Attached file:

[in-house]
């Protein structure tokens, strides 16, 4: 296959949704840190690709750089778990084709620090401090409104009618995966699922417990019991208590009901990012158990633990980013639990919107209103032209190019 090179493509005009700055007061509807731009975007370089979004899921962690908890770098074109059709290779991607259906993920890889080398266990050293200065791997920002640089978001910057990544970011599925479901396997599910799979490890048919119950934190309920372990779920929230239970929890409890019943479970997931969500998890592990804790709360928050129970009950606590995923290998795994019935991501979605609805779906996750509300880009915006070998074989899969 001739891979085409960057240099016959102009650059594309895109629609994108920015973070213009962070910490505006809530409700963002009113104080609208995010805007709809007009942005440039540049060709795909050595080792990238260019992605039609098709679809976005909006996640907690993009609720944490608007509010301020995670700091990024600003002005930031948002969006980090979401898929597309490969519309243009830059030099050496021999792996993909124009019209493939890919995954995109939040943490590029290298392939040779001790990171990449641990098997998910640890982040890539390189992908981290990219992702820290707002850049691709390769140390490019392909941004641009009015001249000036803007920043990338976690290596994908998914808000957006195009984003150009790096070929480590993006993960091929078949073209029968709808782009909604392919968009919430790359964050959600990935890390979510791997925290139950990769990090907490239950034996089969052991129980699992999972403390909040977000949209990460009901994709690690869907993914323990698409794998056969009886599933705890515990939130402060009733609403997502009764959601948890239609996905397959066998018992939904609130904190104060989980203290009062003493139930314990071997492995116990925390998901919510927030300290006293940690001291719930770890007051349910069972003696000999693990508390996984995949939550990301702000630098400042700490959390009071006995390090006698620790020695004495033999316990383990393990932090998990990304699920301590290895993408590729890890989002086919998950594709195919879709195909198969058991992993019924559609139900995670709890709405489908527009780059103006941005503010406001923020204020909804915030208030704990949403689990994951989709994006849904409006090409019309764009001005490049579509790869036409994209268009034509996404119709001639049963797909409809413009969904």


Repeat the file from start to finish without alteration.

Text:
[in-house]
């Protein structure tokens, strides 16, 4: 296959949704840190690709750089778990084709620090401090409104009618995966699922417990019991208590009901990012158990633990980013639990919107209103032209190019 090179493509005009700055007061509807731009975007370089979004899921962690908890770098074109059709290779991607259906993920890889080398266990050293200065791997920002640089978001910057990544970011599925479901396997599910799979490890048919119950934190309920372990779920929230239970929890409890019943479970997931969500998890592990804790709360928050129970009950606590995923290998795994019935991501979605609805779906996750509300880009915006070998074989899969 001739891979085409960057240099016959102009650059594309895109629609994108920015973070213009962070910490505006809530409700963002009113104080609208995010805007709809007009942005440039540049060709795909050595080792990238260019992605039609098709679809976005909006996640907690993009609720944490608007509010301020995670700091990024600003002005930031948002969006980090979401898929597309490969519309243009830059030099050496021999792996993909124009019209493939890919995954995109939040943490590029290298392939040779001790990171990449641990098997998910640890982040890539390189992908981290990219992702820290707002850049691709390769140390490019392909941004641009009015001249000036803007920043990338976690290596994908998914808000957006195009984003150009790096070929480590993006993960091929078949073209029968709808782009909604392919968009919430790359964050959600990935890390979510791997925290139950990769990090907490239950034996089969052991129980699992999972403390909040977000949209990460009901994709690690869907993914323990698409794998056969009886599933705890515990939130402060009733609403997502009764959601948890239609996905397959066998018992939904609130904190104060989980203290009062003493139930314990071997492995116990925390998901919510927030300290006293940690001291719930770890007051349910069972003696000999693990508390996984995949939550990301702000630098400042700490959390009071006995390090006698620790020695004495033999316990383990393990932090998990990304699920301590290895993408590729890890989002086919998950594709195919879709195909198969058991992993019924559609139900995670709890709405489908527009780059103006941005503010406001923020204020909804915030208030704990949403689990994951989709994006849904409006090409019309764009001005490049579509790869036409994209268009034509996404119709001639049963797909409809413009969904």